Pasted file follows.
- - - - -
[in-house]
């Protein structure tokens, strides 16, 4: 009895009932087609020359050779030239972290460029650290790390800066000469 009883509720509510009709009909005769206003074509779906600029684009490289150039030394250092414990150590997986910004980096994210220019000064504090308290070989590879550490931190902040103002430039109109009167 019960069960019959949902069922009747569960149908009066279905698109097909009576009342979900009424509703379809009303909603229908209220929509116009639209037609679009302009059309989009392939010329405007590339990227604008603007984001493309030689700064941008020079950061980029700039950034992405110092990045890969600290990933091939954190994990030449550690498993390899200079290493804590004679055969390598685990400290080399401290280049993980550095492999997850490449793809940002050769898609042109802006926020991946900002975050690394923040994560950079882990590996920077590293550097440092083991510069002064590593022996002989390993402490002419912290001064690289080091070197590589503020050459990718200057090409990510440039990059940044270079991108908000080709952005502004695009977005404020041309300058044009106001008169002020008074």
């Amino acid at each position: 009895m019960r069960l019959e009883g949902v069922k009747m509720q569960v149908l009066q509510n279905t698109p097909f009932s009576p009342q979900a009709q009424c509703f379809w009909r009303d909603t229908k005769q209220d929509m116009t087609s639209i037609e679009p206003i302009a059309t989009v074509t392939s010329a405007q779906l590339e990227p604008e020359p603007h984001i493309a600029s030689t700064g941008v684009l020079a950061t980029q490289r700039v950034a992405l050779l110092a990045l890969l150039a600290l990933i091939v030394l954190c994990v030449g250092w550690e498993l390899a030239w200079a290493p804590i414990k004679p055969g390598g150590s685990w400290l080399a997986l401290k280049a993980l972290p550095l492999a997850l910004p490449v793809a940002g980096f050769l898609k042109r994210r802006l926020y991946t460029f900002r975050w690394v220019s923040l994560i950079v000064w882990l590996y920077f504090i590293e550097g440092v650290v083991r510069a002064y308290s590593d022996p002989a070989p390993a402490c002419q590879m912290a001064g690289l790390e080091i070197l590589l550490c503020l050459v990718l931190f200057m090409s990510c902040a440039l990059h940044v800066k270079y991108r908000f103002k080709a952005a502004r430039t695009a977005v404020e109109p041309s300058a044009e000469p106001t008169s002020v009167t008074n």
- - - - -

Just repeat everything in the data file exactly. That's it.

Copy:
[in-house]
């Protein structure tokens, strides 16, 4: 009895009932087609020359050779030239972290460029650290790390800066000469 009883509720509510009709009909005769206003074509779906600029684009490289150039030394250092414990150590997986910004980096994210220019000064504090308290070989590879550490931190902040103002430039109109009167 019960069960019959949902069922009747569960149908009066279905698109097909009576009342979900009424509703379809009303909603229908209220929509116009639209037609679009302009059309989009392939010329405007590339990227604008603007984001493309030689700064941008020079950061980029700039950034992405110092990045890969600290990933091939954190994990030449550690498993390899200079290493804590004679055969390598685990400290080399401290280049993980550095492999997850490449793809940002050769898609042109802006926020991946900002975050690394923040994560950079882990590996920077590293550097440092083991510069002064590593022996002989390993402490002419912290001064690289080091070197590589503020050459990718200057090409990510440039990059940044270079991108908000080709952005502004695009977005404020041309300058044009106001008169002020008074």
């Amino acid at each position: 009895m019960r069960l019959e009883g949902v069922k009747m509720q569960v149908l009066q509510n279905t698109p097909f009932s009576p009342q979900a009709q009424c509703f379809w009909r009303d909603t229908k005769q209220d929509m116009t087609s639209i037609e679009p206003i302009a059309t989009v074509t392939s010329a405007q779906l590339e990227p604008e020359p603007h984001i493309a600029s030689t700064g941008v684009l020079a950061t980029q490289r700039v950034a992405l050779l110092a990045l890969l150039a600290l990933i091939v030394l954190c994990v030449g250092w550690e498993l390899a030239w200079a290493p804590i414990k004679p055969g390598g150590s685990w400290l080399a997986l401290k280049a993980l972290p550095l492999a997850l910004p490449v793809a940002g980096f050769l898609k042109r994210r802006l926020y991946t460029f900002r975050w690394v220019s923040l994560i950079v000064w882990l590996y920077f504090i590293e550097g440092v650290v083991r510069a002064y308290s590593d022996p002989a070989p390993a402490c002419q590879m912290a001064g690289l790390e080091i070197l590589l550490c503020l050459v990718l931190f200057m090409s990510c902040a440039l990059h940044v800066k270079y991108r908000f103002k080709a952005a502004r430039t695009a977005v404020e109109p041309s300058a044009e000469p106001t008169s002020v009167t008074n």